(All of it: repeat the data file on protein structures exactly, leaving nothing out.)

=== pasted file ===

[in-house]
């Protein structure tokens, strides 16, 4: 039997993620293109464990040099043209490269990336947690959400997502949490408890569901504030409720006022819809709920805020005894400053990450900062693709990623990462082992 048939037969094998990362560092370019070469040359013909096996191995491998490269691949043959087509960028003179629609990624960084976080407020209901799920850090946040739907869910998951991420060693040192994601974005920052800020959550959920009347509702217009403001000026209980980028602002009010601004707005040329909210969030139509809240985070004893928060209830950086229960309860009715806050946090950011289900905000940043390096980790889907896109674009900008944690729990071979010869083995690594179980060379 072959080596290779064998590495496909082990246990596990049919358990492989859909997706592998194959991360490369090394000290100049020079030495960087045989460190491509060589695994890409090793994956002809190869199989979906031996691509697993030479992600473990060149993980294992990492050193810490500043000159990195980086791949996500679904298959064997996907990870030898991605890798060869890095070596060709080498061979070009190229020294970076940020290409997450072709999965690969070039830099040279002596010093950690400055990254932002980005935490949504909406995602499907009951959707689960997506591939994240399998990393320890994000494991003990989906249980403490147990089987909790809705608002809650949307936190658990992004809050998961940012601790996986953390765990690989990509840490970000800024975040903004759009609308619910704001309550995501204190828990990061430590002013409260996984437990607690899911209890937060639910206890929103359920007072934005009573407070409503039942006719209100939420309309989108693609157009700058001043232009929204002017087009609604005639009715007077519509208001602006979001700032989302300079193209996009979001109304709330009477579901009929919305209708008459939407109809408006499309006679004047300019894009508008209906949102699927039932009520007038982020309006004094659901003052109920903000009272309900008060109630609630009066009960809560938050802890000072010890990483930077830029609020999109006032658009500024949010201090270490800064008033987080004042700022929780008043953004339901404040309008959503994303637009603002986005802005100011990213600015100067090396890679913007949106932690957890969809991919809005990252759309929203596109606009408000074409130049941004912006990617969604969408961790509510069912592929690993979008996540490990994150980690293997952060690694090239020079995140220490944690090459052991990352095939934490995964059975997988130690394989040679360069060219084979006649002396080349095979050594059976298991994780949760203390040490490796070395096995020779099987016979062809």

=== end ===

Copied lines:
[in-house]
């Protein structure tokens, strides 16, 4: 039997993620293109464990040099043209490269990336947690959400997502949490408890569901504030409720006022819809709920805020005894400053990450900062693709990623990462082992 048939037969094998990362560092370019070469040359013909096996191995491998490269691949043959087509960028003179629609990624960084976080407020209901799920850090946040739907869910998951991420060693040192994601974005920052800020959550959920009347509702217009403001000026209980980028602002009010601004707005040329909210969030139509809240985070004893928060209830950086229960309860009715806050946090950011289900905000940043390096980790889907896109674009900008944690729990071979010869083995690594179980060379 072959080596290779064998590495496909082990246990596990049919358990492989859909997706592998194959991360490369090394000290100049020079030495960087045989460190491509060589695994890409090793994956002809190869199989979906031996691509697993030479992600473990060149993980294992990492050193810490500043000159990195980086791949996500679904298959064997996907990870030898991605890798060869890095070596060709080498061979070009190229020294970076940020290409997450072709999965690969070039830099040279002596010093950690400055990254932002980005935490949504909406995602499907009951959707689960997506591939994240399998990393320890994000494991003990989906249980403490147990089987909790809705608002809650949307936190658990992004809050998961940012601790996986953390765990690989990509840490970000800024975040903004759009609308619910704001309550995501204190828990990061430590002013409260996984437990607690899911209890937060639910206890929103359920007072934005009573407070409503039942006719209100939420309309989108693609157009700058001043232009929204002017087009609604005639009715007077519509208001602006979001700032989302300079193209996009979001109304709330009477579901009929919305209708008459939407109809408006499309006679004047300019894009508008209906949102699927039932009520007038982020309006004094659901003052109920903000009272309900008060109630609630009066009960809560938050802890000072010890990483930077830029609020999109006032658009500024949010201090270490800064008033987080004042700022929780008043953004339901404040309008959503994303637009603002986005802005100011990213600015100067090396890679913007949106932690957890969809991919809005990252759309929203596109606009408000074409130049941004912006990617969604969408961790509510069912592929690993979008996540490990994150980690293997952060690694090239020079995140220490944690090459052991990352095939934490995964059975997988130690394989040679360069060219084979006649002396080349095979050594059976298991994780949760203390040490490796070395096995020779099987016979062809």